My three oldest children have gone beyond graduating high school. All three are serving in the Armed Forces, all of them have achieved a certain measure of academic and personal success. All of them are fluently bilingual, polite with waiters, kind to children and animals. Not to detract from their own merit, all this didn’t happen in a vacuum. They grew-up in a loving and nurturing environment that gave them the space they needed to blossom. They didn’t have to worry about their physical or emotional safety, they had good role models and a cohesive extended family. This nurturing environment came at a cost to many people over several generations and served to my children on a silver platter.

But of course, I can’t really write this on my resume. It’s real though. Providing a stable environment for children to grow-up in happens over years. It happens over the job opportunities we turn down because the commute would add 4h of daycare to our children’s days. It happens over the promotions we refuse because we can’t make the 7:00 am issues meeting. It happens over the internships we don’t apply for because we can’t move to a different city for 8 months. It happens over the travels we can’t make and the reputation for not being a player we earn for ourselves. It happens over taking the boring translation job we can do from home over the stimulating speechwriting job we cannot. All the forks in the road where we put our families ahead of our ambitions amount to children who grow-up with parents who are physically and emotionally available to them. It also amounts to a very. boring. resume.

Someday someone will see my resume and wonder what’s in the negative space around the bits and bobs of disjointed items. And that person will hire a motivated, engaging and emotionally intelligent person who will take their mission and make it hers because that’s what raising a family teaches you. Someday, someone will see the young girl while everyone else is still looking at the old lady.

Daily Blog: Making friends while adulting


I was listening to this episode of the Gretchen Ruben podcast and got a little hung-up on the “why you should have people over” part.

I’M TRYING GRETCHEN!!

I grew up in a family where my parents’ friends were like family. My mother’s family was in France and my father’s family was in Chicoutimi, a prohibitively long drive from Ottawa, especially in the winter. I grew-up celebrating Holidays, birthdays and major events with my parents’ friends and their children, who were like cousins to me. This image of friendship was formative and I remember in high school thinking that my high school friends would become like my parents’ friends. They didn’t. To this day, I have friends and my husband has friends but we have very few family friends.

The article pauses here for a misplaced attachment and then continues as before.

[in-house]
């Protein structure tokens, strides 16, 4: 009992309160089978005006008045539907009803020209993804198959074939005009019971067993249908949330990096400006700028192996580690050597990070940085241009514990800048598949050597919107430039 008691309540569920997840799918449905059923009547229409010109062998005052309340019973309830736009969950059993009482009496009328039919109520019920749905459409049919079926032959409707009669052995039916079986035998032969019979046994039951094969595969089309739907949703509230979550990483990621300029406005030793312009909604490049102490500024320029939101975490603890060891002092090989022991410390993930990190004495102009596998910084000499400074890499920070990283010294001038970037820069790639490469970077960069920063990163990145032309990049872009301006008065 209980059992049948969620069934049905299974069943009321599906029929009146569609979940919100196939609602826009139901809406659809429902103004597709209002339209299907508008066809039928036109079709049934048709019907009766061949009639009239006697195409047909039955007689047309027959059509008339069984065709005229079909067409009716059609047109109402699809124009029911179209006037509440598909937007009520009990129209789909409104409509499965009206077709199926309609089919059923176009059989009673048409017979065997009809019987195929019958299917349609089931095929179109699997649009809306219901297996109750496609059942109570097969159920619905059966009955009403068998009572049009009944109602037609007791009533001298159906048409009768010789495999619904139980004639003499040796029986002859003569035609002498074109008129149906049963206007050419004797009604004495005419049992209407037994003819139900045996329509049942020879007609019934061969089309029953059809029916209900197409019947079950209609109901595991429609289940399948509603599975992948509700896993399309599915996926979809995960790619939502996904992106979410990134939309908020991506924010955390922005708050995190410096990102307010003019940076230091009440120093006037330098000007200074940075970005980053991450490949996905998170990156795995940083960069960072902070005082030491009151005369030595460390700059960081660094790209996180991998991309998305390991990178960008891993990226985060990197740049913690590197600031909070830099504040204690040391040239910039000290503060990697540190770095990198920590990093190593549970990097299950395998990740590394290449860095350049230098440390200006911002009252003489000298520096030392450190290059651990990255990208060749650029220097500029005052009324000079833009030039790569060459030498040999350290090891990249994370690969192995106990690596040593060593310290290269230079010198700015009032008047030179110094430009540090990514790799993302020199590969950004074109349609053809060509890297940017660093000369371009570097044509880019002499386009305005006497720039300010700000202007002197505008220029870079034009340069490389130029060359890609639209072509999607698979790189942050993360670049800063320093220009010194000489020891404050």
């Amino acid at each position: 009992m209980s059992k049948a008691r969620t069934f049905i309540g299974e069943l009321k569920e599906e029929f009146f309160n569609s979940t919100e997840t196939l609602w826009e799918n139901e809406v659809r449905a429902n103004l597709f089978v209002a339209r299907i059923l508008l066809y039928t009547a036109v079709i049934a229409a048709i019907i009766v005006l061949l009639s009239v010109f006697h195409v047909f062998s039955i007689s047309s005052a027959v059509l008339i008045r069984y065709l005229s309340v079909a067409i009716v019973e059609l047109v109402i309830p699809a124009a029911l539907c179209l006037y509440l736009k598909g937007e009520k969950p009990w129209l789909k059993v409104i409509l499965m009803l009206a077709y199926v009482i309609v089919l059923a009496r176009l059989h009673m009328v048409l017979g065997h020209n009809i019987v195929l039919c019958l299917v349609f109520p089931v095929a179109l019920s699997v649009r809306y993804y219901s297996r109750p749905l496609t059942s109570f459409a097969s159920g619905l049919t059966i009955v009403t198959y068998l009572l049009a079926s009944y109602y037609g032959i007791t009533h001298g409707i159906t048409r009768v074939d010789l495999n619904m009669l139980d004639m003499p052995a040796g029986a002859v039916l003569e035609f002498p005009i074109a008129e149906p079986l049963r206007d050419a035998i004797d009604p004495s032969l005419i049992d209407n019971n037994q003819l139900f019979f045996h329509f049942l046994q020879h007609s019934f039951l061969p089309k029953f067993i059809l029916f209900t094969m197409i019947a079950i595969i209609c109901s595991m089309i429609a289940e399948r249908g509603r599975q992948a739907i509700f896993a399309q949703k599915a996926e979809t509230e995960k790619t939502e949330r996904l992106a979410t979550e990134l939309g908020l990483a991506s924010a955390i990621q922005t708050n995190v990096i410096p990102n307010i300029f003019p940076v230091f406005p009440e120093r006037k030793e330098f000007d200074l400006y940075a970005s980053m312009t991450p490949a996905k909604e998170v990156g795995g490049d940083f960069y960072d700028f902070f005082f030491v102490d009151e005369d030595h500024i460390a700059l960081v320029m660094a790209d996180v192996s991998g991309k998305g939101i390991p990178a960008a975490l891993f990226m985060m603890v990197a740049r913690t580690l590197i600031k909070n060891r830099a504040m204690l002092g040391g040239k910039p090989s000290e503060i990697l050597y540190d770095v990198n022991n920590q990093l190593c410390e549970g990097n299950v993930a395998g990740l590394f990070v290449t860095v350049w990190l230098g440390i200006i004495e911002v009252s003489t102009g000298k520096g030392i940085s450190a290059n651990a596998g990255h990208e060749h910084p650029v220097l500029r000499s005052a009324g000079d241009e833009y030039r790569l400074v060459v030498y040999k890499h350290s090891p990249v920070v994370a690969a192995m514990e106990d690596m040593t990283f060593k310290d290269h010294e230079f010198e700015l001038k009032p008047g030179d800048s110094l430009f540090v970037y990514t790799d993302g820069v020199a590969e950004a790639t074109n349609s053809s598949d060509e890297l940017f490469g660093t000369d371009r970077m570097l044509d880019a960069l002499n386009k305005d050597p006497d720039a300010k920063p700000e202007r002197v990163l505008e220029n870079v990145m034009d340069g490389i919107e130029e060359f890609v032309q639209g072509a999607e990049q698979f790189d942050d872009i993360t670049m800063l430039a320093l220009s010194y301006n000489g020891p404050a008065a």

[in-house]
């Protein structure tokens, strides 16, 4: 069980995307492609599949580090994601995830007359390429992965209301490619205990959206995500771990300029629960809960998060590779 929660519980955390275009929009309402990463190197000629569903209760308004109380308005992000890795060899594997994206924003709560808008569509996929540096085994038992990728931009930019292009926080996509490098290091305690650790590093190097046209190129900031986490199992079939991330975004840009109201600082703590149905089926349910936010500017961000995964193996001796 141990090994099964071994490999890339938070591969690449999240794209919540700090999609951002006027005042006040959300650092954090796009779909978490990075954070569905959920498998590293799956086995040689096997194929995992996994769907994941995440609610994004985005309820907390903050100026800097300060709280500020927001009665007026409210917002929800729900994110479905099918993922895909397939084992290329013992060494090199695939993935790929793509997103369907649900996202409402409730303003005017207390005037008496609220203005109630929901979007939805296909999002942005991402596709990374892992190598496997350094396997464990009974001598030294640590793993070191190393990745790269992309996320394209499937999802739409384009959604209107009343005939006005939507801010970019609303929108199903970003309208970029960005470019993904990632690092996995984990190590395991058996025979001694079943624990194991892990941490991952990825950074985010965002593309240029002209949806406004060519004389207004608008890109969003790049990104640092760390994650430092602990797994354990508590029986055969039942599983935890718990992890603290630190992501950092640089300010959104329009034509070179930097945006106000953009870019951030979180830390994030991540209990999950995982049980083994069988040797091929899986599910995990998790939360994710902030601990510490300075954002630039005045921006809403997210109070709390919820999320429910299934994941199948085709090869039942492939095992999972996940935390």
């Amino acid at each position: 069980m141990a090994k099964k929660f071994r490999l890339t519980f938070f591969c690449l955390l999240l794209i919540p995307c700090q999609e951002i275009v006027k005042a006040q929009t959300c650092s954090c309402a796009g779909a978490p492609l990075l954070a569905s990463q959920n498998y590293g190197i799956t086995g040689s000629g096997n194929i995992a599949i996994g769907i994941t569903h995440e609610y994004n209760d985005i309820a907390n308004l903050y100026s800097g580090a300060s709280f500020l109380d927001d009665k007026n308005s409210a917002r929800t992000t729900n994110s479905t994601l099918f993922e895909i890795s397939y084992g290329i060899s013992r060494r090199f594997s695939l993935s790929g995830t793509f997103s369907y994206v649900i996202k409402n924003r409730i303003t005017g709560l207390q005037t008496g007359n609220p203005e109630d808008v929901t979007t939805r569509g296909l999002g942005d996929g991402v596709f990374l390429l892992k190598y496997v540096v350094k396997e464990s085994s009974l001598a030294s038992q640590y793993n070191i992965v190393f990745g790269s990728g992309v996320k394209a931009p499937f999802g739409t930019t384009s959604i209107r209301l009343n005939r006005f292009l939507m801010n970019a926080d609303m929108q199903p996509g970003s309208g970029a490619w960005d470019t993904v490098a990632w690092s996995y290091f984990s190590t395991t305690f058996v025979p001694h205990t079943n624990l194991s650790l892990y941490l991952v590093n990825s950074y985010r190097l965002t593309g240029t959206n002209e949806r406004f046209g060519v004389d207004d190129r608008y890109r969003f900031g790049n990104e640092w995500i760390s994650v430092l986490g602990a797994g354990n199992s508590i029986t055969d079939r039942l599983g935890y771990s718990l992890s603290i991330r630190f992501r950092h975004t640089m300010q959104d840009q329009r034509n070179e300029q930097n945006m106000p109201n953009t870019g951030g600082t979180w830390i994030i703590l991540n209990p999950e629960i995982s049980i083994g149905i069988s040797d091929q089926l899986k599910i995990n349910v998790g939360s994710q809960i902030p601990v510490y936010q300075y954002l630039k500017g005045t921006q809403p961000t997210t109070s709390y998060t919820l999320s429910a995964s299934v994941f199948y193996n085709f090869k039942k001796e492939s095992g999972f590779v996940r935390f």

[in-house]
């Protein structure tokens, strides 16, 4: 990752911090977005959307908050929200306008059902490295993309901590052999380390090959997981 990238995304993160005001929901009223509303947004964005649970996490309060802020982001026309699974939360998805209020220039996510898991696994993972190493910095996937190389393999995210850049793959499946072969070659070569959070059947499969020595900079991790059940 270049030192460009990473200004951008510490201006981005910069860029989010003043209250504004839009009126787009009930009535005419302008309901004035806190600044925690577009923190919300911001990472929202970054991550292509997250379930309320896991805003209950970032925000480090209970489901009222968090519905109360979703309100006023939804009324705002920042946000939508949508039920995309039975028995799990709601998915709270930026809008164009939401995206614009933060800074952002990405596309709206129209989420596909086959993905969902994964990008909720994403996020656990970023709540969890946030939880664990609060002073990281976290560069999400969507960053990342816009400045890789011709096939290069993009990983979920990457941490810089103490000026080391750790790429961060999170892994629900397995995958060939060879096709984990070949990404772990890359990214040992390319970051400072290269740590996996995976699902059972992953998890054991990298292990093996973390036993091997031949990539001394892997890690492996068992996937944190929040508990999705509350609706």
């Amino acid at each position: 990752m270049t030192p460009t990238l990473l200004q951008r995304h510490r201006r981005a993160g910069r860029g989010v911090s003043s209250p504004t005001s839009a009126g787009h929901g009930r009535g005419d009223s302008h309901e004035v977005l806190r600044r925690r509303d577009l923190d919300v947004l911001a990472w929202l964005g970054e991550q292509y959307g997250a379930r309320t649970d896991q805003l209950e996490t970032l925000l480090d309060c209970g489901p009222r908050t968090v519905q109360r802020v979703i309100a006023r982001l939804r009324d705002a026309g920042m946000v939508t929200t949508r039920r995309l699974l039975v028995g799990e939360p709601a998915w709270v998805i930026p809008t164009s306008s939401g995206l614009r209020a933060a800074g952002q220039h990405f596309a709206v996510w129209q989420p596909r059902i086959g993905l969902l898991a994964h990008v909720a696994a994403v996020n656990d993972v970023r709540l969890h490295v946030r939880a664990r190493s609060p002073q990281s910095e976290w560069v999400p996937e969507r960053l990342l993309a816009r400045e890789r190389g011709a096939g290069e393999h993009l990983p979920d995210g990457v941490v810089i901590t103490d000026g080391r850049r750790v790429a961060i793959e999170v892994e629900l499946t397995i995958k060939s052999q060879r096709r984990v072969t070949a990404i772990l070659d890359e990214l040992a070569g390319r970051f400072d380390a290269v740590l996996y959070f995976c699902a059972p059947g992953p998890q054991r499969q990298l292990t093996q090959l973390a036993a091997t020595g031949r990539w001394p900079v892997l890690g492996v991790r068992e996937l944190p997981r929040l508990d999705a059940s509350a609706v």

This image of friendship etched in my heart is making it hard for me to appreciate the friendships I do have in my life. I often feel like I have no friends but it’s not true. I have many dear friends but they are not family friends. Our children and husbands don’t know each other. We don’t celebrate together, we are not invited to their children’s birthdays or to be their children’s godparents. We have coffee together, we hold each other up in bad times but our families are circles that do not meet.

Throughout the years, I have tried to make family friends by having people over. I have organized apple picking parties, snow fort building parties, brunch parties, family birthday parties, couples’ book clubs, beach picnics, parents meet-ups and recently Bollywood Movie Nights. I have given my phone number to so many people who have never called or texted me back, it’s embarrassing. So many people complain about how hard it is to make friends in your adult years but so few people are willing to do anything about it.

As I have gotten older, making friends has become harder and harder. I noticed that the people who have close friends made them when they were younger. Friendships nurtured for years before the weight of family obligations, work and general busyness challenged them. It’s hard enough to keep existing friendships through our thirties and forties, making new friends is nearly impossible. I can’t host as often as I used to. Our weekends are often packed. We need to manage our own schedules and that of our children. People are more discerning about their friendships, being roughly the same age and stage is no longer enough commonalities to be best friends. I have a professional relationship with most of the people I meet these days, like my massage therapist or my dentist.

The realities of life with a job and a growing family will probably prevent most of us from making meaningful new connections during our thirties and forties but I’m sure that planting these seeds will pay off in the future when we are no longer so busy. I will keep working on these budding friendships, like tiny plants that could be weeds or flowers, it’s too early to tell. Until the day when we can invest the time and energy to let them grow.